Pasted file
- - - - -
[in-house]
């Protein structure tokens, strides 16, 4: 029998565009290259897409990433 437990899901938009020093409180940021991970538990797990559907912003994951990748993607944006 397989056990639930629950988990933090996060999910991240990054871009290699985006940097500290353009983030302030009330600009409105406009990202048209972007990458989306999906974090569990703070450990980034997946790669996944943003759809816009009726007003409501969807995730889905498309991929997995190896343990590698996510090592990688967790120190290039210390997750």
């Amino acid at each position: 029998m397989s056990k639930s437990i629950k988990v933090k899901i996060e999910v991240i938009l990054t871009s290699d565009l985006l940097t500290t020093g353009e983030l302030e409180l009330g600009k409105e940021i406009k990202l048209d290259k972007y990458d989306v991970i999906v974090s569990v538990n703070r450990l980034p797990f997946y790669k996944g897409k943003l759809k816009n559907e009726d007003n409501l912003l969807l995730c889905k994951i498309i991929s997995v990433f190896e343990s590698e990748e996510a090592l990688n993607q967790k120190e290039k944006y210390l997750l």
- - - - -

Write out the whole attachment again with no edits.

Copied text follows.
[in-house]
């Protein structure tokens, strides 16, 4: 029998565009290259897409990433 437990899901938009020093409180940021991970538990797990559907912003994951990748993607944006 397989056990639930629950988990933090996060999910991240990054871009290699985006940097500290353009983030302030009330600009409105406009990202048209972007990458989306999906974090569990703070450990980034997946790669996944943003759809816009009726007003409501969807995730889905498309991929997995190896343990590698996510090592990688967790120190290039210390997750």
């Amino acid at each position: 029998m397989s056990k639930s437990i629950k988990v933090k899901i996060e999910v991240i938009l990054t871009s290699d565009l985006l940097t500290t020093g353009e983030l302030e409180l009330g600009k409105e940021i406009k990202l048209d290259k972007y990458d989306v991970i999906v974090s569990v538990n703070r450990l980034p797990f997946y790669k996944g897409k943003l759809k816009n559907e009726d007003n409501l912003l969807l995730c889905k994951i498309i991929s997995v990433f190896e343990s590698e990748e996510a090592l990688n993607q967790k120190e290039k944006y210390l997750l």